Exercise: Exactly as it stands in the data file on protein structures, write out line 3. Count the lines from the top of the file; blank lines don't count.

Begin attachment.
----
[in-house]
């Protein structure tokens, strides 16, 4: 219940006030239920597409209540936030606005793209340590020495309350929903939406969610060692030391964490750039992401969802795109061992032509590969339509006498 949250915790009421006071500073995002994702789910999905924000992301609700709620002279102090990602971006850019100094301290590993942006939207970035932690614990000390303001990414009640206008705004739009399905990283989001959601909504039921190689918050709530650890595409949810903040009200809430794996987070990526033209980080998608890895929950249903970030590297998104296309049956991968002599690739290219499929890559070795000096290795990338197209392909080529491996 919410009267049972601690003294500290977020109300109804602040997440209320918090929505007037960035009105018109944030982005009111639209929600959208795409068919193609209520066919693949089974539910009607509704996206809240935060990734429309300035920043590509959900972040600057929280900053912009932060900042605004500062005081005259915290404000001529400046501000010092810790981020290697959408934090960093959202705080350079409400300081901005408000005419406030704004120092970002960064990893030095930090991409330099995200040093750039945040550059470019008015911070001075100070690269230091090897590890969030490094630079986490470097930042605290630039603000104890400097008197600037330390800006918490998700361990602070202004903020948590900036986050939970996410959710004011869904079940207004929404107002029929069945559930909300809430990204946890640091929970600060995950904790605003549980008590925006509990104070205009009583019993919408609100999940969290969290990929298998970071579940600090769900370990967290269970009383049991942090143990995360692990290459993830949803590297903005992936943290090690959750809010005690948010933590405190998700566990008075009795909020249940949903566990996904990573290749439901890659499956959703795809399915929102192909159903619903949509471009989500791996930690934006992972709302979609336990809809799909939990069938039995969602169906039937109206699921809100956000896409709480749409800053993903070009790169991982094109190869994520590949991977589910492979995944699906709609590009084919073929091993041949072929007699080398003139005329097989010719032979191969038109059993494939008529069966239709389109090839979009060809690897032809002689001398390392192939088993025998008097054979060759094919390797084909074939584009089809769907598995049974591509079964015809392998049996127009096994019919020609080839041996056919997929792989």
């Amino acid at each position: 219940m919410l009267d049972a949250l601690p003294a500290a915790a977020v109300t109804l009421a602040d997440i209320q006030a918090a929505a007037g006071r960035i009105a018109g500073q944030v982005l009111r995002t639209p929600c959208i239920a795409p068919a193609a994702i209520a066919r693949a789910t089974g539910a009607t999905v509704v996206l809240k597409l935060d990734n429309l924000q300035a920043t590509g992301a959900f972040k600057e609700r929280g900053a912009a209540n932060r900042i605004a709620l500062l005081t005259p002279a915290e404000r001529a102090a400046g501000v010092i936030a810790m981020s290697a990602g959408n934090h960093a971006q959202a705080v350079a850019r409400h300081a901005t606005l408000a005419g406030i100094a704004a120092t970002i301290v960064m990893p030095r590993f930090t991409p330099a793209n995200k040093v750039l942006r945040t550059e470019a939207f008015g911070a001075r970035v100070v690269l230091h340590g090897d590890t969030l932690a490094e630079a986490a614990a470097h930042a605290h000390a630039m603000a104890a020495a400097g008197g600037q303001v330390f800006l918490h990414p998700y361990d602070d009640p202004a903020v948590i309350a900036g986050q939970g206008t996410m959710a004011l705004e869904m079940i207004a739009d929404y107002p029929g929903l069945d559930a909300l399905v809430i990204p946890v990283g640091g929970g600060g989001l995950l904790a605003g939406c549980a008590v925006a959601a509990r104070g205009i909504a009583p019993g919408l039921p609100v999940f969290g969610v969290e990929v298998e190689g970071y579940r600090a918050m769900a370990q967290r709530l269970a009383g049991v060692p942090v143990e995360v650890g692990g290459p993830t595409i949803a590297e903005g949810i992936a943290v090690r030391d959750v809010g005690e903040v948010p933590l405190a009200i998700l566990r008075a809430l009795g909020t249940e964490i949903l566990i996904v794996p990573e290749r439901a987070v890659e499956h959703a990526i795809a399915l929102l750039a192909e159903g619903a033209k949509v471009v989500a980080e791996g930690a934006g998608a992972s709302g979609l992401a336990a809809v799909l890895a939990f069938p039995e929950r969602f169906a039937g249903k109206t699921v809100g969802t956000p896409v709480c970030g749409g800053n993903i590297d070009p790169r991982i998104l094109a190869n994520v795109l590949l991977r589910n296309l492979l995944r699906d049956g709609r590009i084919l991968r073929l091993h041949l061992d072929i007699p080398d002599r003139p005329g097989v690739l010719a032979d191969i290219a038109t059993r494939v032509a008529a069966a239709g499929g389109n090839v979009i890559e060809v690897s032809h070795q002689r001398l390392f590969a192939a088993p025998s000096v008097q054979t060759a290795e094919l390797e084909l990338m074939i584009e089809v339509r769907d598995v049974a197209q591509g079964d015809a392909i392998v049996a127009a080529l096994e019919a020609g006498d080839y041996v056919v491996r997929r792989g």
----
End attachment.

């Amino acid at each position: 219940m919410l009267d049972a949250l601690p003294a500290a915790a977020v109300t109804l009421a602040d997440i209320q006030a918090a929505a007037g006071r960035i009105a018109g500073q944030v982005l009111r995002t639209p929600c959208i239920a795409p068919a193609a994702i209520a066919r693949a789910t089974g539910a009607t999905v509704v996206l809240k597409l935060d990734n429309l924000q300035a920043t590509g992301a959900f972040k600057e609700r929280g900053a912009a209540n932060r900042i605004a709620l500062l005081t005259p002279a915290e404000r001529a102090a400046g501000v010092i936030a810790m981020s290697a990602g959408n934090h960093a971006q959202a705080v350079a850019r409400h300081a901005t606005l408000a005419g406030i100094a704004a120092t970002i301290v960064m990893p030095r590993f930090t991409p330099a793209n995200k040093v750039l942006r945040t550059e470019a939207f008015g911070a001075r970035v100070v690269l230091h340590g090897d590890t969030l932690a490094e630079a986490a614990a470097h930042a605290h000390a630039m603000a104890a020495a400097g008197g600037q303001v330390f800006l918490h990414p998700y361990d602070d009640p202004a903020v948590i309350a900036g986050q939970g206008t996410m959710a004011l705004e869904m079940i207004a739009d929404y107002p029929g929903l069945d559930a909300l399905v809430i990204p946890v990283g640091g929970g600060g989001l995950l904790a605003g939406c549980a008590v925006a959601a509990r104070g205009i909504a009583p019993g919408l039921p609100v999940f969290g969610v969290e990929v298998e190689g970071y579940r600090a918050m769900a370990q967290r709530l269970a009383g049991v060692p942090v143990e995360v650890g692990g290459p993830t595409i949803a590297e903005g949810i992936a943290v090690r030391d959750v809010g005690e903040v948010p933590l405190a009200i998700l566990r008075a809430l009795g909020t249940e964490i949903l566990i996904v794996p990573e290749r439901a987070v890659e499956h959703a990526i795809a399915l929102l750039a192909e159903g619903a033209k949509v471009v989500a980080e791996g930690a934006g998608a992972s709302g979609l992401a336990a809809v799909l890895a939990f069938p039995e929950r969602f169906a039937g249903k109206t699921v809100g969802t956000p896409v709480c970030g749409g800053n993903i590297d070009p790169r991982i998104l094109a190869n994520v795109l590949l991977r589910n296309l492979l995944r699906d049956g709609r590009i084919l991968r073929l091993h041949l061992d072929i007699p080398d002599r003139p005329g097989v690739l010719a032979d191969i290219a038109t059993r494939v032509a008529a069966a239709g499929g389109n090839v979009i890559e060809v690897s032809h070795q002689r001398l390392f590969a192939a088993p025998s000096v008097q054979t060759a290795e094919l390797e084909l990338m074939i584009e089809v339509r769907d598995v049974a197209q591509g079964d015809a392909i392998v049996a127009a080529l096994e019919a020609g006498d080839y041996v056919v491996r997929r792989g």